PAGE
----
The latest State of the Media report, published by the Pew Project for Excellence in Journalism, paints a gloomy picture of the US news media. Any cheer the online outlets gain by seeing their audiences rise will be outweighed by the fact that, in common with every traditional medium, their advertising revenues fell during 2009.
One interesting statistic from the report is that, from an ongoing analysis of more than one million blogs and social media sites, 80% of the links are to ‘legacy media’ – that is, the traditional news sources. This means that the shrinking kernel of reporting by regular journalists is fuelling the expanding new media space. Few stories of note currently begin life within blogs or SM. It is no surprise that consumers are resistant to paying for news online – there are so many free sources that it has no perceived value. Of course, this masks the fact that, as the news-generating kernel shrinks further, the diversity of news will decline as well leaving greater volume but ever more dilution of unique content.
Which brings us to the trade and technical media. This has (with a few notable exceptions) been founded on the controlled circulation model, which delivers content free of charge to subscribers who meet the relevant criteria – primarily that they are of interest to advertisers. As we have said before, technology companies need to support their specialist media in order to maintain a credible, neutral editorial platform for their own news. The good news is that the engineering press can actually benefit from the changes that are happening as long as they embrace new media techniques.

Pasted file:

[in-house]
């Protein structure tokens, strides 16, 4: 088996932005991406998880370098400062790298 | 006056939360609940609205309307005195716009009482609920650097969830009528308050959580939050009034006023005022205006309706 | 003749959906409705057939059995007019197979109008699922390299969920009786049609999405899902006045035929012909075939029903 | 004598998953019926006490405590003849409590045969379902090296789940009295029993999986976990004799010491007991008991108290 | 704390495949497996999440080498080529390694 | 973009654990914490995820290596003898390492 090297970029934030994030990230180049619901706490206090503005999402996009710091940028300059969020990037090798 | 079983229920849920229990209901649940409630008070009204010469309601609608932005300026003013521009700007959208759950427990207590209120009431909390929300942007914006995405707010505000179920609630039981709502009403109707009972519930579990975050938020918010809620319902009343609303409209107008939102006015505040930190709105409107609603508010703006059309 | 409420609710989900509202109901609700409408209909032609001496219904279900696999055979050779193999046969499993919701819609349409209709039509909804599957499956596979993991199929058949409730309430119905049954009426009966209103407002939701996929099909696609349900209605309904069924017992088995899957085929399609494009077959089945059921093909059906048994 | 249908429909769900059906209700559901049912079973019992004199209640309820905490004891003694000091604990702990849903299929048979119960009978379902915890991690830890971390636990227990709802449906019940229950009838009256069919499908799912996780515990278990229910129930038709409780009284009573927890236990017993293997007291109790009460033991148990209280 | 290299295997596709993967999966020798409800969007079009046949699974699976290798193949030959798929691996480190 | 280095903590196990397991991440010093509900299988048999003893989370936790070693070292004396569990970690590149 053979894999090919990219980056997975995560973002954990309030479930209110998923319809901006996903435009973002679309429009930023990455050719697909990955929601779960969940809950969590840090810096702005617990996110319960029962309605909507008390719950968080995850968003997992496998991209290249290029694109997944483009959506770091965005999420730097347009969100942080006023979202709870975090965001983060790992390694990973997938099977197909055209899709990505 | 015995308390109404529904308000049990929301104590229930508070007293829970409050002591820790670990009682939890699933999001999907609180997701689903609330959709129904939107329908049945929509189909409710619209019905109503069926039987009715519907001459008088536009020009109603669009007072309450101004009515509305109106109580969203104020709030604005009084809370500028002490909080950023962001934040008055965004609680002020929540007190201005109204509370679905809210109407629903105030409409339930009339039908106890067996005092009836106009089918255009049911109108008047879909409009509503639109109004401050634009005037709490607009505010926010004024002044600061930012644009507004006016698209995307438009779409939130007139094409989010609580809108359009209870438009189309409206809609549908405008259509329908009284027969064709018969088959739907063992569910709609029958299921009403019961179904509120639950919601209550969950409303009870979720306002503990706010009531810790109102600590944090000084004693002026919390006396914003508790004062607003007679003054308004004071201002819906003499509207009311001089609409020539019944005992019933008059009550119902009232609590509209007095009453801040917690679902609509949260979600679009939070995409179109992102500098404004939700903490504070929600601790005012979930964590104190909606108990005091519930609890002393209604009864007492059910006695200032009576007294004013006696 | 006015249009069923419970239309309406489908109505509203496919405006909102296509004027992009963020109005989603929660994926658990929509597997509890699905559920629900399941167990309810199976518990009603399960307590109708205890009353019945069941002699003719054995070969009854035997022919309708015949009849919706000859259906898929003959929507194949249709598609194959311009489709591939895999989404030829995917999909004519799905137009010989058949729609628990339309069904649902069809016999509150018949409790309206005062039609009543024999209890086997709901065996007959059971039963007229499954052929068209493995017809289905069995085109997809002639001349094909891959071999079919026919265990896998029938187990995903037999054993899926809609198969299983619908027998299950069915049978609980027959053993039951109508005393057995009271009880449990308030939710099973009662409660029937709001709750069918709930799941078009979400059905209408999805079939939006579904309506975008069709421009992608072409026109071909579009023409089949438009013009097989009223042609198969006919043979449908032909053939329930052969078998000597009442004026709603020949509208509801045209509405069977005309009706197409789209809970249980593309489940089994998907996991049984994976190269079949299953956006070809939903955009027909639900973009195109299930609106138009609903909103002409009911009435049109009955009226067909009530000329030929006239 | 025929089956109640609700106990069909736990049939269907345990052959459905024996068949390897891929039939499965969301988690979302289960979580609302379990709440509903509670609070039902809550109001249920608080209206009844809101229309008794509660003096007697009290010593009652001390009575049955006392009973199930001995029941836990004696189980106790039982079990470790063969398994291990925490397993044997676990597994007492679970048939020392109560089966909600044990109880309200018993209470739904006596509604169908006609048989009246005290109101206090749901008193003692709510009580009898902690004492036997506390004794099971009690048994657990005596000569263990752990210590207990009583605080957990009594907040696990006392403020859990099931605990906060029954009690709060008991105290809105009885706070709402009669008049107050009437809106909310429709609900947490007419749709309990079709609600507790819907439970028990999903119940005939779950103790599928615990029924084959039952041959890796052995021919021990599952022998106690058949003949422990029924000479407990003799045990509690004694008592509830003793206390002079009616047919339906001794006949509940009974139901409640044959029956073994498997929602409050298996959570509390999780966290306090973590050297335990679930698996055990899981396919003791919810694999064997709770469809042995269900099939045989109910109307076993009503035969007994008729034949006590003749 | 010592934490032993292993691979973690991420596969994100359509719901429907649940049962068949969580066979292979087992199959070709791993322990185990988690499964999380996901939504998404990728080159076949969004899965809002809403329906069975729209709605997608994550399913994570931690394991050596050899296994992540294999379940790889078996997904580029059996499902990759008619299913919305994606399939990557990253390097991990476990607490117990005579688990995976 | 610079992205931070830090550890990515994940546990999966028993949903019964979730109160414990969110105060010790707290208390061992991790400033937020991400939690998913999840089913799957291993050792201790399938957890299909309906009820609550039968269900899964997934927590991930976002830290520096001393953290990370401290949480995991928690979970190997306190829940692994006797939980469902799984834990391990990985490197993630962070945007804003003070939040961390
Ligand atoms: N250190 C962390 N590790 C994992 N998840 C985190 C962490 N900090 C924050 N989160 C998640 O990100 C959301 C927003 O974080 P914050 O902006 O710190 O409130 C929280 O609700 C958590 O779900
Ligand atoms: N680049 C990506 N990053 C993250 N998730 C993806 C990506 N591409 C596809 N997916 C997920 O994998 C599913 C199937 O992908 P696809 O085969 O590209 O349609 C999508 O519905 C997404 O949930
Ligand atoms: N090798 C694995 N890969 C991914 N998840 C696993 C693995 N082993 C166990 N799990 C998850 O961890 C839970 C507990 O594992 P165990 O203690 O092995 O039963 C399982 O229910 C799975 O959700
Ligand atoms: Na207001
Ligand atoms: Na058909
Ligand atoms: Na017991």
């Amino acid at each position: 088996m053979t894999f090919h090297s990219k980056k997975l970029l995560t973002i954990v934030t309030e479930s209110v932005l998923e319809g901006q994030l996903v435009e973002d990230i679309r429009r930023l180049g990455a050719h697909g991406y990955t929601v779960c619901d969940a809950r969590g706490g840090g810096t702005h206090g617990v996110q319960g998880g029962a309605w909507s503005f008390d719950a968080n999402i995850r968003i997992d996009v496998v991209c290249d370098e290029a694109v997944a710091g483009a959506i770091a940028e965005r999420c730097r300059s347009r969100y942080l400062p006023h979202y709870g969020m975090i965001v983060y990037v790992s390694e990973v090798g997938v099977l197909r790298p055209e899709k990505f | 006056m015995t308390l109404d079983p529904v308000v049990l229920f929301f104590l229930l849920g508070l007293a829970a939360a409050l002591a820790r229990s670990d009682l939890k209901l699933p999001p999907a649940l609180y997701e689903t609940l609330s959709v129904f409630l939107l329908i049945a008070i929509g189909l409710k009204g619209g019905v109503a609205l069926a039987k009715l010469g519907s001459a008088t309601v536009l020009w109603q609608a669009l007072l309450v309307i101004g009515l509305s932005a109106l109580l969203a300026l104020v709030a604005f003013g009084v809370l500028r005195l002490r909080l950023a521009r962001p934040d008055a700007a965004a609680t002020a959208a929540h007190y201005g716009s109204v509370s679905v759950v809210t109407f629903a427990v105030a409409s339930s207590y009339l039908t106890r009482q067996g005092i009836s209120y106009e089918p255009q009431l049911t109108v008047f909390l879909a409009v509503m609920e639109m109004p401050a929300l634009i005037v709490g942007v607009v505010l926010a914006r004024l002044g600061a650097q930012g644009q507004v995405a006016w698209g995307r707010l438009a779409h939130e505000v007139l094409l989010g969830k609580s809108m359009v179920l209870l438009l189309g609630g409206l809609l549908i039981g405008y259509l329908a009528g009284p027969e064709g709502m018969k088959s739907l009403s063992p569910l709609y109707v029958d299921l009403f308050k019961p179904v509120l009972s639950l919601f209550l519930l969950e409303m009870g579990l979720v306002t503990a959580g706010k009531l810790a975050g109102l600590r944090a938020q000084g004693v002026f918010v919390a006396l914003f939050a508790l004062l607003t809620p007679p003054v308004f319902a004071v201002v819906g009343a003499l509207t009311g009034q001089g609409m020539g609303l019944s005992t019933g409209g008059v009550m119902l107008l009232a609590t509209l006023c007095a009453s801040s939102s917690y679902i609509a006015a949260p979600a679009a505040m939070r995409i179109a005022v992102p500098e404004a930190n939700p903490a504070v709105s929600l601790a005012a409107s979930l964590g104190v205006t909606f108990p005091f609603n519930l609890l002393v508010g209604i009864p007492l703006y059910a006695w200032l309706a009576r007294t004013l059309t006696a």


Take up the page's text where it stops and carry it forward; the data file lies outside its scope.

An example of this is EDN Europe, which moved to a fully digital distribution model at the end of 2009. The digital magazine increasingly features video content – from the editor and contributing companies – and advertisers are being more creative. Links are displayed in ‘raw’ format so readers can see the type of content they lead to (for example, a datasheet or white paper rather than a company’s home page). The result is that readers are responding and the publisher is able to provide proof of success immediately. Consequently, advertisers are returning or supporting the publication for the first time. At last, magazines can demonstrate their worth directly. Companies need technical magazines and magazines need technical advertising to survive. Let’s hope more follows.